It is funny that we sometimes put arbitrary, artificial endings on things. And then get sad about something that hasn’t even stopped.
People ask me how my Labor Day weekend was.
And sure, I can talk about my weekend – mostly at a high level, because I’m like that, so I’ll say “it was great – I went for a ride” or “awesome – I read and/or wrote some words” and that’s enough for most people and an okay exchange, I think, for both parties.
But other people ask me how my summer was.
And I may play nice, but I bristle a little.
Because it’s odd enough that we see this holiday in this way – as a constructed “end” of summer. Because, you know, it’s… not. We’ve got the autumn equinox and when it comes to summer ending, that’s when it actually does. So when we talk about Labor Day in this way – as marking The End of Summer – it’s weird because we’re not actually discussing the real end – not the transition of celestial bodies – but are instead talking about the end of some connotation; some abstract – the end of… what? Of fun? Of sunshine? Of sangria?
And that’s the odder part about it – that there’s this element of sadness; an unnecessary mourning for something that doesn’t go like that. “Summer” – in all these “soft” senses – isn’t really clipped to an end at that date.
We’ve still got so much weather left to live after Labor Day.
In fact, in the three years I have lived in Chicago (which isn’t long, but it’s enough), I have found that by far my favorite time of the year is mid-August to mid-October, when the air is still heavy and the temperature eases, and the whole thing has this aura of… lovely; “forgiving.”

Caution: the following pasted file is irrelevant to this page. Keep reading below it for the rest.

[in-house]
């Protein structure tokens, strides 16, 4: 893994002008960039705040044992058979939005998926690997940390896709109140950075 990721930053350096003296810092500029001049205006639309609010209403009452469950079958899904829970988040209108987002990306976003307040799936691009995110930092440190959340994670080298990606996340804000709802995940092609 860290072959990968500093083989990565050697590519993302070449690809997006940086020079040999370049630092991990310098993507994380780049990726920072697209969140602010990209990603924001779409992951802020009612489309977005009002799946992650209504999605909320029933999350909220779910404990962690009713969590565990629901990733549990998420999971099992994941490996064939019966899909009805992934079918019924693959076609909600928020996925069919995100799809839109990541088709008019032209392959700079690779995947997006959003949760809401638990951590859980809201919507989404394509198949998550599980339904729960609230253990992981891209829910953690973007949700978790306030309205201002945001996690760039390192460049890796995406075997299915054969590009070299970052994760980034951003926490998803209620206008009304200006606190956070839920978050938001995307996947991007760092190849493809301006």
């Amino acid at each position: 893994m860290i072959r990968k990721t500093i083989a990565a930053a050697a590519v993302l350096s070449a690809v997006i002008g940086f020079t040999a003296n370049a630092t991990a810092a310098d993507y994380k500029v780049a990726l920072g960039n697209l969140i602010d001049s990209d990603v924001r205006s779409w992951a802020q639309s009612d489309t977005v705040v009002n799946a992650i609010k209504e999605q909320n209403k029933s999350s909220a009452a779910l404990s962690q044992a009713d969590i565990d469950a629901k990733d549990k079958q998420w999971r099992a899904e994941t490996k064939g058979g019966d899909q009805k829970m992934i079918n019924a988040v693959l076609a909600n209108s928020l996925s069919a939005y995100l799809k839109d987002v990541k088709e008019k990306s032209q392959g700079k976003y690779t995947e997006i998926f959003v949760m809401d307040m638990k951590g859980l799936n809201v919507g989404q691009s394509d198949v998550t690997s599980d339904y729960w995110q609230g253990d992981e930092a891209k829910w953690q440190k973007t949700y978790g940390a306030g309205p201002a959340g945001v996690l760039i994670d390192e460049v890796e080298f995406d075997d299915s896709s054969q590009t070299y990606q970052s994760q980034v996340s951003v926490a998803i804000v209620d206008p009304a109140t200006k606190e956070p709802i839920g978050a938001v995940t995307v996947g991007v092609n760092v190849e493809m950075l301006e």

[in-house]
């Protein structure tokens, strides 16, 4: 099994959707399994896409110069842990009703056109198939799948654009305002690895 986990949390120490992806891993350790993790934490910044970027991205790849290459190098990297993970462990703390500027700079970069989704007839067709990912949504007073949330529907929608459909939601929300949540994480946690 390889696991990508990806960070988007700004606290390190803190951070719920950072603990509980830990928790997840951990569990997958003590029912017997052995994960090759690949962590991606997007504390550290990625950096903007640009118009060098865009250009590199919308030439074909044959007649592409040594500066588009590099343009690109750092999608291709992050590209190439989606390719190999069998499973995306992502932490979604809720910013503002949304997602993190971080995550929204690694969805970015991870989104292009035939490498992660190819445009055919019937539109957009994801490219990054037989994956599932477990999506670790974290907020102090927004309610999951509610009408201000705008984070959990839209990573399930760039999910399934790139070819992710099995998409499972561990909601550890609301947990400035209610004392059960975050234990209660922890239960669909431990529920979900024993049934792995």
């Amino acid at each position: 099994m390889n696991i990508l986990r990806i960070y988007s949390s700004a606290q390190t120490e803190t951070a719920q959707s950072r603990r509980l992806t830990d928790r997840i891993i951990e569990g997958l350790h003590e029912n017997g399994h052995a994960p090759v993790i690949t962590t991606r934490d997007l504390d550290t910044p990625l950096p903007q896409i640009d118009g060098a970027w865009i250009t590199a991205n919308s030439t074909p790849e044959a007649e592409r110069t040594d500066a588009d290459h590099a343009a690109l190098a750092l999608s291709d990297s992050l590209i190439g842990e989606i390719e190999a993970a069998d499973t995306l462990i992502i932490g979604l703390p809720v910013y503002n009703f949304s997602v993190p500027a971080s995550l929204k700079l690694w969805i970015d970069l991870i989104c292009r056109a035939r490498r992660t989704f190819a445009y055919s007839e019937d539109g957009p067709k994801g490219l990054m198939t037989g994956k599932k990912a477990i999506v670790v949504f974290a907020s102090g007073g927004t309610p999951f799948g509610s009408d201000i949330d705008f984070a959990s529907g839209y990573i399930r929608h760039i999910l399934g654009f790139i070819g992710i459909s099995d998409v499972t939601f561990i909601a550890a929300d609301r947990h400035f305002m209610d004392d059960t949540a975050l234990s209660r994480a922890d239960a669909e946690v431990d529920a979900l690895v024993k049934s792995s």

Because time, it is a continuum. And seasons cycle into each other a bit more gradually than we sometimes give them credit for.
On the other hand, some things really do come to an abrupt end. And sometimes we miss these endings entirely.
Other things really do wrap up like that and wholly cease to be.
And it’s funny because sometimes, with these things, there is no milestone – no marker. Sometimes the moment itself is so tiny, we miss it altogether, deciphering it only in retrospection and “rediscovering” it in this way miles later down the road. And for all of the hoopla we make about the endings that scarcely matter, sometimes we miss the ones that actually mean something when we’re there.
You see a film together. This moment is next to nothing going in. This moment is forever a milestone looking back. You don’t even remember what film it was or if you got popcorn or who else was there, though you know that others were. You are pretty sure you watched the whole film – and maybe you even liked it; maybe it made you tear up a little; maybe it was that good – and at the end of the night, you are pretty sure that you say goodnight like countless times before, but despite all the things you aren’t sure of, you are absolutely positive that you never knew that that goodnight would be the last.
There is no holiday for that sort of thing; no notification on our calendars to alert us to what’s in store.
It’s sort of futile, then, to burden ourselves with our own idea of when we think something is ending.
We invite unnecessary sadness to something that didn’t even stop. We neglect to notice the moment when other things already have.
So the resolution, then, is a sense of presence: an appreciation for a moment (and, perhaps more importantly, a continuum of moments) while committing ourselves to a.) not missing its meaning, while also b.) not making it out to be something its not, all while c.) not rendering ourselves too senseless to realize whether or not the one that follows it is nearly identical; to stay awake to whether or not the things carried out beyond that, and how.